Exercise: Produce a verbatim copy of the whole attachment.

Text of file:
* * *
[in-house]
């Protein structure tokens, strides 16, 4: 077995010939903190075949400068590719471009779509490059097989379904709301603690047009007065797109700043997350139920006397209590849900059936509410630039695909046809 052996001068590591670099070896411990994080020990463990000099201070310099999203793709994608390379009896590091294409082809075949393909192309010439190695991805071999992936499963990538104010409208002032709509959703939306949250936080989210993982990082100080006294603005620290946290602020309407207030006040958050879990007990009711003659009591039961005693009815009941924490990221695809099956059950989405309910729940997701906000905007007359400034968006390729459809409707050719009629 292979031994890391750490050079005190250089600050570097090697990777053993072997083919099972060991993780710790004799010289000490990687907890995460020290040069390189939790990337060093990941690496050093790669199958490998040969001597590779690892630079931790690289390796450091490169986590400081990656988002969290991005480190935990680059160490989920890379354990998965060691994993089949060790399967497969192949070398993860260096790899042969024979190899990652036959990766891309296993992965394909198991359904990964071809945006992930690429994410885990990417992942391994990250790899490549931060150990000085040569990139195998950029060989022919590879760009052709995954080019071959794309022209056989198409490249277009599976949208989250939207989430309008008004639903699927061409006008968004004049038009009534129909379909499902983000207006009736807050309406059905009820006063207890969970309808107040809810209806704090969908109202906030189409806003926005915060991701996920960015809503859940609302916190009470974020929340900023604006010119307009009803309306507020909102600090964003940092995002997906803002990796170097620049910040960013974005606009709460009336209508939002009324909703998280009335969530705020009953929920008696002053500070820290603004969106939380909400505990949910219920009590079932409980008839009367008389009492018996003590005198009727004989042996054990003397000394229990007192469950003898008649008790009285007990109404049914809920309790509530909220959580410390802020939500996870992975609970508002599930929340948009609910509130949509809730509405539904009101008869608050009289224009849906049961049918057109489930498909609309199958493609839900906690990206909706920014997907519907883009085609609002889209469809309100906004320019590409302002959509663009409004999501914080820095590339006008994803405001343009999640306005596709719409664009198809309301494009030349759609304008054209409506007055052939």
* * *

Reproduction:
[in-house]
């Protein structure tokens, strides 16, 4: 077995010939903190075949400068590719471009779509490059097989379904709301603690047009007065797109700043997350139920006397209590849900059936509410630039695909046809 052996001068590591670099070896411990994080020990463990000099201070310099999203793709994608390379009896590091294409082809075949393909192309010439190695991805071999992936499963990538104010409208002032709509959703939306949250936080989210993982990082100080006294603005620290946290602020309407207030006040958050879990007990009711003659009591039961005693009815009941924490990221695809099956059950989405309910729940997701906000905007007359400034968006390729459809409707050719009629 292979031994890391750490050079005190250089600050570097090697990777053993072997083919099972060991993780710790004799010289000490990687907890995460020290040069390189939790990337060093990941690496050093790669199958490998040969001597590779690892630079931790690289390796450091490169986590400081990656988002969290991005480190935990680059160490989920890379354990998965060691994993089949060790399967497969192949070398993860260096790899042969024979190899990652036959990766891309296993992965394909198991359904990964071809945006992930690429994410885990990417992942391994990250790899490549931060150990000085040569990139195998950029060989022919590879760009052709995954080019071959794309022209056989198409490249277009599976949208989250939207989430309008008004639903699927061409006008968004004049038009009534129909379909499902983000207006009736807050309406059905009820006063207890969970309808107040809810209806704090969908109202906030189409806003926005915060991701996920960015809503859940609302916190009470974020929340900023604006010119307009009803309306507020909102600090964003940092995002997906803002990796170097620049910040960013974005606009709460009336209508939002009324909703998280009335969530705020009953929920008696002053500070820290603004969106939380909400505990949910219920009590079932409980008839009367008389009492018996003590005198009727004989042996054990003397000394229990007192469950003898008649008790009285007990109404049914809920309790509530909220959580410390802020939500996870992975609970508002599930929340948009609910509130949509809730509405539904009101008869608050009289224009849906049961049918057109489930498909609309199958493609839900906690990206909706920014997907519907883009085609609002889209469809309100906004320019590409302002959509663009409004999501914080820095590339006008994803405001343009999640306005596709719409664009198809309301494009030349759609304008054209409506007055052939």